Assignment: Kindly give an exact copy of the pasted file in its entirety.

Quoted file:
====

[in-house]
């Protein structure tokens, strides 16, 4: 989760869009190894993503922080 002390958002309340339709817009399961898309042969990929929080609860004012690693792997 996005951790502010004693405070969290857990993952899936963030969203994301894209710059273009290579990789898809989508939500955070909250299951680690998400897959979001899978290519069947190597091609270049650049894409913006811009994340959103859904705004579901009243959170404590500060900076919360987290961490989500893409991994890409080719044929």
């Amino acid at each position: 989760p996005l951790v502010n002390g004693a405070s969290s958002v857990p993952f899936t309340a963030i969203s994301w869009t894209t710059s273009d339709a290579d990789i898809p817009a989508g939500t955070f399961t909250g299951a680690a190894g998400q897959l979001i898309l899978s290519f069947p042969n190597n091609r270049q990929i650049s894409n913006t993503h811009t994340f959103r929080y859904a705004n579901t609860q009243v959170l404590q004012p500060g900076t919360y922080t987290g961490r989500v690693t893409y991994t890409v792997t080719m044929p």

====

[in-house]
């Protein structure tokens, strides 16, 4: 989760869009190894993503922080 002390958002309340339709817009399961898309042969990929929080609860004012690693792997 996005951790502010004693405070969290857990993952899936963030969203994301894209710059273009290579990789898809989508939500955070909250299951680690998400897959979001899978290519069947190597091609270049650049894409913006811009994340959103859904705004579901009243959170404590500060900076919360987290961490989500893409991994890409080719044929």
């Amino acid at each position: 989760p996005l951790v502010n002390g004693a405070s969290s958002v857990p993952f899936t309340a963030i969203s994301w869009t894209t710059s273009d339709a290579d990789i898809p817009a989508g939500t955070f399961t909250g299951a680690a190894g998400q897959l979001i898309l899978s290519f069947p042969n190597n091609r270049q990929i650049s894409n913006t993503h811009t994340f959103r929080y859904a705004n579901t609860q009243v959170l404590q004012p500060g900076t919360y922080t987290g961490r989500v690693t893409y991994t890409v792997t080719m044929p």